Keeping Activities for Dementia Going
Community Involvement When Community Events are Canceled
We have been isolated for months, and it will take time for things get back to normal. All of our usual hobbies and groups, especially the activities for dementia patients, have been put on hold.
But, do we know the toll that is taking? No. And like with many other social programs, it’ll be years before we know the actual ramifications of what the shutdowns mean.
Right now, you’re probably noticing that taking care of your family member with dementia is becoming more demanding, as memories of being able to do things and being able to get out becomes confusing and frustrating.
There are things you can do, and they just take a little creativity.
Being Shut In And Helping Your Loved Ones Understand What Is Happening
In most states, the stay-at-home orders keep getting extended time and time again. In some places, we see at least a year before things can change.
As your family member with dementia becomes worse, finding activities that keep them stimulated may be more challenging. You may have to come up with individual programs on your own to provide those activities. It’s a tricky balancing act, one that has no easy answer.
The most significant change would be the disruption routine of going someplace on a weekly basis. Discontinuing that activity can be complex. The same thing goes with groups and hobbies they may have been part of. Many senior centers are on a restricted schedule, if they are open at all.
And, unfortunately, the extra steps used for caring for those with dementia and Alzheimer’s tend to be the first things cut during restricted times.
How Recreating Activities For Dementia Patients Helps Them
Recreating dementia and Alzheimer’s sufferers’ activities help keep them on established routines that are vital for their health. Many seniors find safety in their routines, allowing them to remain calm when their memories begin failing.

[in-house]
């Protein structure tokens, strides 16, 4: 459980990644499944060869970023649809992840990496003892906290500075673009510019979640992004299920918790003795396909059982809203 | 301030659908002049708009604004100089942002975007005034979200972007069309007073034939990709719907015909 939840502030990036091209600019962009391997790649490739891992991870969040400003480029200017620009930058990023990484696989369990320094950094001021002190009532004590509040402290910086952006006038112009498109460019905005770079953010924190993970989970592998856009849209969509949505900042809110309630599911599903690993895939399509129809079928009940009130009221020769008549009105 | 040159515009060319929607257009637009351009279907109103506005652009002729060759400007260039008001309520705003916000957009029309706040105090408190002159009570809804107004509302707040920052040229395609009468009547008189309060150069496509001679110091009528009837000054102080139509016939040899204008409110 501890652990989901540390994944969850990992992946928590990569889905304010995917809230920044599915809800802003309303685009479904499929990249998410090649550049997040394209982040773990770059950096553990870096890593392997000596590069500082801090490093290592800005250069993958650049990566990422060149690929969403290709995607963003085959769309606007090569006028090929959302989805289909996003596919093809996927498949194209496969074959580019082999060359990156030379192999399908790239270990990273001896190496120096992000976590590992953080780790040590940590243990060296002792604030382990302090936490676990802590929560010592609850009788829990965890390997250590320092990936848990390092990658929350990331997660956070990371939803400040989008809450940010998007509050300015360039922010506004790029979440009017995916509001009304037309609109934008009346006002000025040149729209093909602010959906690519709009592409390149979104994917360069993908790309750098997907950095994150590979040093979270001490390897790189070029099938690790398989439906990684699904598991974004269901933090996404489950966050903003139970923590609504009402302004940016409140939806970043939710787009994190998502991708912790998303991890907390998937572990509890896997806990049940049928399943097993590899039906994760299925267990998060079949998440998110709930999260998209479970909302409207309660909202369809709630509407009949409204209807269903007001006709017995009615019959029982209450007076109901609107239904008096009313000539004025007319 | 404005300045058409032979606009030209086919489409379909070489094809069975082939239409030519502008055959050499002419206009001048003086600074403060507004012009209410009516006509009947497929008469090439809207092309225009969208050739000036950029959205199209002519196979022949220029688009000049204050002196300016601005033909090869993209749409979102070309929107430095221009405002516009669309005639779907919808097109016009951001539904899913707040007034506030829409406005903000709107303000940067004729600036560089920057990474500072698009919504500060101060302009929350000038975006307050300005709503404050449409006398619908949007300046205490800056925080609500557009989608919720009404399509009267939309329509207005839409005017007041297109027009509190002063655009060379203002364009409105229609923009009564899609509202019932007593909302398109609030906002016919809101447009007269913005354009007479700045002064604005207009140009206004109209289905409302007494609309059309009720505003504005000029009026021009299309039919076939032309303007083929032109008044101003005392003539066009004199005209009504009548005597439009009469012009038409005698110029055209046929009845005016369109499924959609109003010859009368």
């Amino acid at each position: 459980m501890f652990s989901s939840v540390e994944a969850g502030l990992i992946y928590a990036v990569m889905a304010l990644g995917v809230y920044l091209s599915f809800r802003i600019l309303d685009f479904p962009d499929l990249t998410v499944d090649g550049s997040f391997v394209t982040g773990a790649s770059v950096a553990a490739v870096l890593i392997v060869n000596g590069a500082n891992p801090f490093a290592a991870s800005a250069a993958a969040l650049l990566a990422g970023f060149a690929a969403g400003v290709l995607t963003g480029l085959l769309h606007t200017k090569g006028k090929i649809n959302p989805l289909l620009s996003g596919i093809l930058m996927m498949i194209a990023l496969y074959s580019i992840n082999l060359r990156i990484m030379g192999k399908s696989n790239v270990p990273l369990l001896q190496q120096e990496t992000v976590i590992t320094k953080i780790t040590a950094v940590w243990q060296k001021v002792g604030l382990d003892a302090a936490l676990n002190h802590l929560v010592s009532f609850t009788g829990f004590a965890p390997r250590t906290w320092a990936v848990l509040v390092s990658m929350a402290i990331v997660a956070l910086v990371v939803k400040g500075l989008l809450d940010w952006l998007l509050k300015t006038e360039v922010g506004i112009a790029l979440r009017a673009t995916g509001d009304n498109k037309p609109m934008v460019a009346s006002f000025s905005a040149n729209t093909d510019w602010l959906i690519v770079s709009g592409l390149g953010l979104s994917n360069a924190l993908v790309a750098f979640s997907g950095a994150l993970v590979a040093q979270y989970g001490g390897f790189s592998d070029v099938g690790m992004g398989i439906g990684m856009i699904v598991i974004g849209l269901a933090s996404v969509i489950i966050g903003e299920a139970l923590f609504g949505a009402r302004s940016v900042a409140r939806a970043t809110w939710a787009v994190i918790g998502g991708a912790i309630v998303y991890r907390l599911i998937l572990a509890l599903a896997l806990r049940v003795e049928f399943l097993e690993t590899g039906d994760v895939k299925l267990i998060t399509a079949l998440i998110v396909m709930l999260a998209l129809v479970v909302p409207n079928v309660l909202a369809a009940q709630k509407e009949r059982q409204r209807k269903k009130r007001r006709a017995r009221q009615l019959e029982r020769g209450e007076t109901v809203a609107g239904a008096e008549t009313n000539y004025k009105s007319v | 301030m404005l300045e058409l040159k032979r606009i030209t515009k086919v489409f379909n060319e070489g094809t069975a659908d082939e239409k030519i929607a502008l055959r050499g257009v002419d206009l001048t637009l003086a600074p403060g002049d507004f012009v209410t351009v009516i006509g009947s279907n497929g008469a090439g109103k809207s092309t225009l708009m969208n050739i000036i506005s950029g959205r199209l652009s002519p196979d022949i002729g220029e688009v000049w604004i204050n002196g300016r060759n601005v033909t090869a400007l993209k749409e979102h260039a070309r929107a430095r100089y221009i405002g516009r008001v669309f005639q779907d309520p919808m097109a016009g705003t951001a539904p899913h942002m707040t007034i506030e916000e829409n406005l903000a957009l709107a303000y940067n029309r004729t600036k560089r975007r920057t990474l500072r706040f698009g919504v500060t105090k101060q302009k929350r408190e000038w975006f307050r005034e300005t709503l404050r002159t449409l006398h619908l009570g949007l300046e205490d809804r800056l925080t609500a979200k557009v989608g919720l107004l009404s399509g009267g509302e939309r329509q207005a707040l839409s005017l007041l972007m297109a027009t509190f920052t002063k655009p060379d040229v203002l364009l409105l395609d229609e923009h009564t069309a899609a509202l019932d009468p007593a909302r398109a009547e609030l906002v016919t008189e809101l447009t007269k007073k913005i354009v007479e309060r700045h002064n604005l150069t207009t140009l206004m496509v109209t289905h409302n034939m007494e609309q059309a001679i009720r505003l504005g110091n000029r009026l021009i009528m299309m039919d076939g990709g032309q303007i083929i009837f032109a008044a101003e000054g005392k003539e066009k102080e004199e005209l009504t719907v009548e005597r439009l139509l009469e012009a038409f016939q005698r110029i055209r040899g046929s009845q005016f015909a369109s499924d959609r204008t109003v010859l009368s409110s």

The level of care and stimulation will depend on the severity of the dementia. While those who suffer the most will find the change in routine the hardest, they may not recognize the change’s significance.
Conversely, those with mild to moderate symptoms may find they understand the change, but habits of a lifetime may cause them to seek out activities and habits long established. The safety they find in their routines, the ones now missing, may require the most planning.
Reducing The Fear Of Being Locked In
For many people with dementia, the overriding fear is being locked away and forgotten, and this is quite understandable. And unfortunately, with the lockdowns in place and stay at home orders, your family member might not understand the difference between them locked in because of dementia and everybody locked in because of the virus.
Establishing good routines that remind your loved ones of their daily activities will help keep the connection with their past alive while maintaining good mental and memory stimulation.
This memory stimulation is vital. The more you can get your family member to remember, play games, and do activities that make them think, the longer they will have healthy brain function. It also gives them the challenge to think about their activities as ways of combating boredom and depression.
Local services for people with dementia and seniors vary from location to location. Many local libraries and senior centers are broadcasting their activities online to help combat boredom at home. Daily games, bingo, exercise programs, and joint TV and movie watching sessions have become more available.
Programs through AARP, the Alzheimer’s Society, and other organizations are broadcast free to members to help increase activity and memory stimulation. They also have resources to help establish specific routines and games at home, as we do under the resources.
Keeping your family with Alzheimer’s or dementia stimulated is one of the keys to keeping them healthy in the long term. Your activities for dementia care is one way to make sure your loved one follows their routines, keeps engaged in everyday activities, and combats rapid progression of memory loss. We recommend checking out some of the resources we have through this site to help keep your family member healthy and active.